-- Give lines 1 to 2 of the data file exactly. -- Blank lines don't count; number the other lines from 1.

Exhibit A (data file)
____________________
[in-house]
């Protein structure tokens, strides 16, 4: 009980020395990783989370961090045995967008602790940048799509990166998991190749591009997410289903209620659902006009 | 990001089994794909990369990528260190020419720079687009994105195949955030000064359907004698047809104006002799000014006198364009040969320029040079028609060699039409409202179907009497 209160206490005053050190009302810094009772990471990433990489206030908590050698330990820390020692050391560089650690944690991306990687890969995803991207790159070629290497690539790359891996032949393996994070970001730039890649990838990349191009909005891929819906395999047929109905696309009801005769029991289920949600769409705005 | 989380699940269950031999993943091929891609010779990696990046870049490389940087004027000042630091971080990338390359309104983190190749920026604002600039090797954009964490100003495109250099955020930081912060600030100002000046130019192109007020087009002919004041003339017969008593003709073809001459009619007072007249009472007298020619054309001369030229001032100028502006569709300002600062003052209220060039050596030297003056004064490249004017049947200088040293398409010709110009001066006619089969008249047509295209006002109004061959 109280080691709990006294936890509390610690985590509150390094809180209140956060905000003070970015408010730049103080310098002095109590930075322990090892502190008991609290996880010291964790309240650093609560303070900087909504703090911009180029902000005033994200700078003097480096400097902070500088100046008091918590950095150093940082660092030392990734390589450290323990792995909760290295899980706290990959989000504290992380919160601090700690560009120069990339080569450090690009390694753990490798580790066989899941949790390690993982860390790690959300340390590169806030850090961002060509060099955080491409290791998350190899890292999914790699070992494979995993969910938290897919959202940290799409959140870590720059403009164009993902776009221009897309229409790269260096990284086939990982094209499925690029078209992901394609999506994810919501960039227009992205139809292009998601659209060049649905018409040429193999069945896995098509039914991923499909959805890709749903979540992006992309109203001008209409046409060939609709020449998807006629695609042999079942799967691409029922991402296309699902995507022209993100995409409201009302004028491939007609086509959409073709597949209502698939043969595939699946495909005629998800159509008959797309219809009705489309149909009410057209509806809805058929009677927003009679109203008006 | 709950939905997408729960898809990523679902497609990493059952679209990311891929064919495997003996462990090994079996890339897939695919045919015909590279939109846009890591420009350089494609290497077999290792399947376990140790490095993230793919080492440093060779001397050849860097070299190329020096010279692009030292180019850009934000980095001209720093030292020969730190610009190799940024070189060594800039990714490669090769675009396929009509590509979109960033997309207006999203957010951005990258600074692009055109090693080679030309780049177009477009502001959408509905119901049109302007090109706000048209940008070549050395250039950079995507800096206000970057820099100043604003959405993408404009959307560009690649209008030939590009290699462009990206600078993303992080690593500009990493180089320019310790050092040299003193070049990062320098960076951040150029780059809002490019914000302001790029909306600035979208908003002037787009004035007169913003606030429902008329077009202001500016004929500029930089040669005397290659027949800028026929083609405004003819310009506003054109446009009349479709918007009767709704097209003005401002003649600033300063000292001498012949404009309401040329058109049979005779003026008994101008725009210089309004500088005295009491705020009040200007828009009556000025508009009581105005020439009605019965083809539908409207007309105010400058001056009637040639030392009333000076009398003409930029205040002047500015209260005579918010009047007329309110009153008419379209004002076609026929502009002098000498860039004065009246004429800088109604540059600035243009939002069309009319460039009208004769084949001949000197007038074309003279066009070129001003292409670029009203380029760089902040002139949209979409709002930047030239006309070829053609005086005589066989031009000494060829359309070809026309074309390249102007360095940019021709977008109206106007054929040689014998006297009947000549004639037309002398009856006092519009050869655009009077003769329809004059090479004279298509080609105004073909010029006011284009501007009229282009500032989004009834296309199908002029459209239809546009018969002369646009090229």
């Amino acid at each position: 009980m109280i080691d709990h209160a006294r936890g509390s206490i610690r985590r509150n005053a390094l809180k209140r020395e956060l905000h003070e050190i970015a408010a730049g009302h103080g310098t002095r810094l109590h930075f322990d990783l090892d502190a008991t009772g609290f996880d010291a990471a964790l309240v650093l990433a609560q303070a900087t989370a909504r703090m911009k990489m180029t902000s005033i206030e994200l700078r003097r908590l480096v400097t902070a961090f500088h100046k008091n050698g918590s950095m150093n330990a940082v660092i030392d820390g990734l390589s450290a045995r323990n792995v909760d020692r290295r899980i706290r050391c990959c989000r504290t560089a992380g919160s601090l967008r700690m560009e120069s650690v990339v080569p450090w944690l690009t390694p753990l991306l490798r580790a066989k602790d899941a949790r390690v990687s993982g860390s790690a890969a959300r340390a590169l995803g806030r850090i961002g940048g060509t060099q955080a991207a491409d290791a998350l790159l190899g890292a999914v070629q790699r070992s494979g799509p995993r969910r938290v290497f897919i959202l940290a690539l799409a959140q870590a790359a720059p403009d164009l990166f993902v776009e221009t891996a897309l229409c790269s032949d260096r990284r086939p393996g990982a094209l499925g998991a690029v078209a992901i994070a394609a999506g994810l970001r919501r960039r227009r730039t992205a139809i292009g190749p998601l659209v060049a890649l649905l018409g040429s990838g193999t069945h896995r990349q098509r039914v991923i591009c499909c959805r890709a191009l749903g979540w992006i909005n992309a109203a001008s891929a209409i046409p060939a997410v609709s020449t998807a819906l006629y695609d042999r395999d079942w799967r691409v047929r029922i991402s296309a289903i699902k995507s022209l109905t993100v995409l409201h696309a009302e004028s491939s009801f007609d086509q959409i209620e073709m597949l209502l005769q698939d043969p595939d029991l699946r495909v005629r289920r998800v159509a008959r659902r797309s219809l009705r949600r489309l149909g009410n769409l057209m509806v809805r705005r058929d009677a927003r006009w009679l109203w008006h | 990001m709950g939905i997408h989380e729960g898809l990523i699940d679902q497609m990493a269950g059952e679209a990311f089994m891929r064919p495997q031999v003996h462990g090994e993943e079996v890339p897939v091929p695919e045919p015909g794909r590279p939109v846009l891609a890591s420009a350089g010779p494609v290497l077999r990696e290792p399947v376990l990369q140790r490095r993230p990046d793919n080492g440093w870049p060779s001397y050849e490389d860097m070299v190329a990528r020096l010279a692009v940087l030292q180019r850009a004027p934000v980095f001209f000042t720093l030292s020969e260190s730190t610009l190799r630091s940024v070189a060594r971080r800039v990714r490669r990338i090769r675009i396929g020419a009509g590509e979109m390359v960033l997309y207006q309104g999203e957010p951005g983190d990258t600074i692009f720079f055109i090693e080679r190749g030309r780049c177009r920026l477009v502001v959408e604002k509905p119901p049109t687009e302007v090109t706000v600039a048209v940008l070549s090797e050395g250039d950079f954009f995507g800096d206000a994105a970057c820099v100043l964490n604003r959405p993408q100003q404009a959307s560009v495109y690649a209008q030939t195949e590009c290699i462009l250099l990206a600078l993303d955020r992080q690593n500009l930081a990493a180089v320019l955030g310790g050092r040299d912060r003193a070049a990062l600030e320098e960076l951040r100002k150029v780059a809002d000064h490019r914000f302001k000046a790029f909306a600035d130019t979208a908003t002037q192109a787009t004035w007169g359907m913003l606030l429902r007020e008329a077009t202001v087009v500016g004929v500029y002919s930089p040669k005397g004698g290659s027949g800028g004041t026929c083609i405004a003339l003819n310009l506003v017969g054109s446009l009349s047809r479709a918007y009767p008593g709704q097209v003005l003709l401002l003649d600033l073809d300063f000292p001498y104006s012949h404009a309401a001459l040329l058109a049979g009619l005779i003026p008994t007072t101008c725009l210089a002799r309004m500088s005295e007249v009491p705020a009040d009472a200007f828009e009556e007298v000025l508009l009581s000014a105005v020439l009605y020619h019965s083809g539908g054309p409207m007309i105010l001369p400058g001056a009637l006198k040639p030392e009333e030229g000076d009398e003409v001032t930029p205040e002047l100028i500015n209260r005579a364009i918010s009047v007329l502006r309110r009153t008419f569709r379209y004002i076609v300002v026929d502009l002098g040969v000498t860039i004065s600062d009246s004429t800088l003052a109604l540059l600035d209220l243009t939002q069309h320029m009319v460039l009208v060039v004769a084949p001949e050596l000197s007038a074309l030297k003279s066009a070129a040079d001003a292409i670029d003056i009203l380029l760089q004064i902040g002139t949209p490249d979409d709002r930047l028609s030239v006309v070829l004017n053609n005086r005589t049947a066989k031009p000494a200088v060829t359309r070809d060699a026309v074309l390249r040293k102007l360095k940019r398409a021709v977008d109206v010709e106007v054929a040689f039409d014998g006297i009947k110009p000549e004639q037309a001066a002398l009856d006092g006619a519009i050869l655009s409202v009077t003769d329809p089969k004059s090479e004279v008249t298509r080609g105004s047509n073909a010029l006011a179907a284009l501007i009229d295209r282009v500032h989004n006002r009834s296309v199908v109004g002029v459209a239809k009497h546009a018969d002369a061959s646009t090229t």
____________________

[in-house]
């Protein structure tokens, strides 16, 4: 009980020395990783989370961090045995967008602790940048799509990166998991190749591009997410289903209620659902006009 | 990001089994794909990369990528260190020419720079687009994105195949955030000064359907004698047809104006002799000014006198364009040969320029040079028609060699039409409202179907009497 209160206490005053050190009302810094009772990471990433990489206030908590050698330990820390020692050391560089650690944690991306990687890969995803991207790159070629290497690539790359891996032949393996994070970001730039890649990838990349191009909005891929819906395999047929109905696309009801005769029991289920949600769409705005 | 989380699940269950031999993943091929891609010779990696990046870049490389940087004027000042630091971080990338390359309104983190190749920026604002600039090797954009964490100003495109250099955020930081912060600030100002000046130019192109007020087009002919004041003339017969008593003709073809001459009619007072007249009472007298020619054309001369030229001032100028502006569709300002600062003052209220060039050596030297003056004064490249004017049947200088040293398409010709110009001066006619089969008249047509295209006002109004061959 109280080691709990006294936890509390610690985590509150390094809180209140956060905000003070970015408010730049103080310098002095109590930075322990090892502190008991609290996880010291964790309240650093609560303070900087909504703090911009180029902000005033994200700078003097480096400097902070500088100046008091918590950095150093940082660092030392990734390589450290323990792995909760290295899980706290990959989000504290992380919160601090700690560009120069990339080569450090690009390694753990490798580790066989899941949790390690993982860390790690959300340390590169806030850090961002060509060099955080491409290791998350190899890292999914790699070992494979995993969910938290897919959202940290799409959140870590720059403009164009993902776009221009897309229409790269260096990284086939990982094209499925690029078209992901394609999506994810919501960039227009992205139809292009998601659209060049649905018409040429193999069945896995098509039914991923499909959805890709749903979540992006992309109203001008209409046409060939609709020449998807006629695609042999079942799967691409029922991402296309699902995507022209993100995409409201009302004028491939007609086509959409073709597949209502698939043969595939699946495909005629998800159509008959797309219809009705489309149909009410057209509806809805058929009677927003009679109203008006 | 709950939905997408729960898809990523679902497609990493059952679209990311891929064919495997003996462990090994079996890339897939695919045919015909590279939109846009890591420009350089494609290497077999290792399947376990140790490095993230793919080492440093060779001397050849860097070299190329020096010279692009030292180019850009934000980095001209720093030292020969730190610009190799940024070189060594800039990714490669090769675009396929009509590509979109960033997309207006999203957010951005990258600074692009055109090693080679030309780049177009477009502001959408509905119901049109302007090109706000048209940008070549050395250039950079995507800096206000970057820099100043604003959405993408404009959307560009690649209008030939590009290699462009990206600078993303992080690593500009990493180089320019310790050092040299003193070049990062320098960076951040150029780059809002490019914000302001790029909306600035979208908003002037787009004035007169913003606030429902008329077009202001500016004929500029930089040669005397290659027949800028026929083609405004003819310009506003054109446009009349479709918007009767709704097209003005401002003649600033300063000292001498012949404009309401040329058109049979005779003026008994101008725009210089309004500088005295009491705020009040200007828009009556000025508009009581105005020439009605019965083809539908409207007309105010400058001056009637040639030392009333000076009398003409930029205040002047500015209260005579918010009047007329309110009153008419379209004002076609026929502009002098000498860039004065009246004429800088109604540059600035243009939002069309009319460039009208004769084949001949000197007038074309003279066009070129001003292409670029009203380029760089902040002139949209979409709002930047030239006309070829053609005086005589066989031009000494060829359309070809026309074309390249102007360095940019021709977008109206106007054929040689014998006297009947000549004639037309002398009856006092519009050869655009009077003769329809004059090479004279298509080609105004073909010029006011284009501007009229282009500032989004009834296309199908002029459209239809546009018969002369646009090229």